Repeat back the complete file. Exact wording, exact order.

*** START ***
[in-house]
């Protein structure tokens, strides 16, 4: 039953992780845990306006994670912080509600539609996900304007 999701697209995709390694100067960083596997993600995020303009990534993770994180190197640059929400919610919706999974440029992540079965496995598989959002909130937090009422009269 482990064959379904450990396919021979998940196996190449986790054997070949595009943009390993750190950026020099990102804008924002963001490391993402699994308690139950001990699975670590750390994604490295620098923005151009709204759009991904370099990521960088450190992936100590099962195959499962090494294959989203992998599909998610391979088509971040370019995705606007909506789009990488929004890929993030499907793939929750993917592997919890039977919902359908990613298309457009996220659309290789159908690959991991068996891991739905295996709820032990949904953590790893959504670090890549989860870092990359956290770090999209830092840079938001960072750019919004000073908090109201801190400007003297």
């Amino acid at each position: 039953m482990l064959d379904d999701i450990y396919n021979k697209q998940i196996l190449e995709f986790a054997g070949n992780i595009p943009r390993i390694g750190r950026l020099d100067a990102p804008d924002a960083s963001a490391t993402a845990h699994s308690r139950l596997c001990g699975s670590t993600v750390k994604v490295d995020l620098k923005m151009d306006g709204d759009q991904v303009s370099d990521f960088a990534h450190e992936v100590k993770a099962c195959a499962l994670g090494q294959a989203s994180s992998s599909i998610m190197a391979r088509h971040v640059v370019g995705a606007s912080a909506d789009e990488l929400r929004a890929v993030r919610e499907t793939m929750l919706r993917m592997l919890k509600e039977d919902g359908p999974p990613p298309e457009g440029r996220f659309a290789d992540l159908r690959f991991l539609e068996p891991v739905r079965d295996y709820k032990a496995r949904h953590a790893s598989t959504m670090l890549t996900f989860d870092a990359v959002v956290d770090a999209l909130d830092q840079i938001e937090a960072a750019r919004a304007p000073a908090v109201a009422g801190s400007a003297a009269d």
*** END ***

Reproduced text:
[in-house]
């Protein structure tokens, strides 16, 4: 039953992780845990306006994670912080509600539609996900304007 999701697209995709390694100067960083596997993600995020303009990534993770994180190197640059929400919610919706999974440029992540079965496995598989959002909130937090009422009269 482990064959379904450990396919021979998940196996190449986790054997070949595009943009390993750190950026020099990102804008924002963001490391993402699994308690139950001990699975670590750390994604490295620098923005151009709204759009991904370099990521960088450190992936100590099962195959499962090494294959989203992998599909998610391979088509971040370019995705606007909506789009990488929004890929993030499907793939929750993917592997919890039977919902359908990613298309457009996220659309290789159908690959991991068996891991739905295996709820032990949904953590790893959504670090890549989860870092990359956290770090999209830092840079938001960072750019919004000073908090109201801190400007003297």
């Amino acid at each position: 039953m482990l064959d379904d999701i450990y396919n021979k697209q998940i196996l190449e995709f986790a054997g070949n992780i595009p943009r390993i390694g750190r950026l020099d100067a990102p804008d924002a960083s963001a490391t993402a845990h699994s308690r139950l596997c001990g699975s670590t993600v750390k994604v490295d995020l620098k923005m151009d306006g709204d759009q991904v303009s370099d990521f960088a990534h450190e992936v100590k993770a099962c195959a499962l994670g090494q294959a989203s994180s992998s599909i998610m190197a391979r088509h971040v640059v370019g995705a606007s912080a909506d789009e990488l929400r929004a890929v993030r919610e499907t793939m929750l919706r993917m592997l919890k509600e039977d919902g359908p999974p990613p298309e457009g440029r996220f659309a290789d992540l159908r690959f991991l539609e068996p891991v739905r079965d295996y709820k032990a496995r949904h953590a790893s598989t959504m670090l890549t996900f989860d870092a990359v959002v956290d770090a999209l909130d830092q840079i938001e937090a960072a750019r919004a304007p000073a908090v109201a009422g801190s400007a003297a009269d």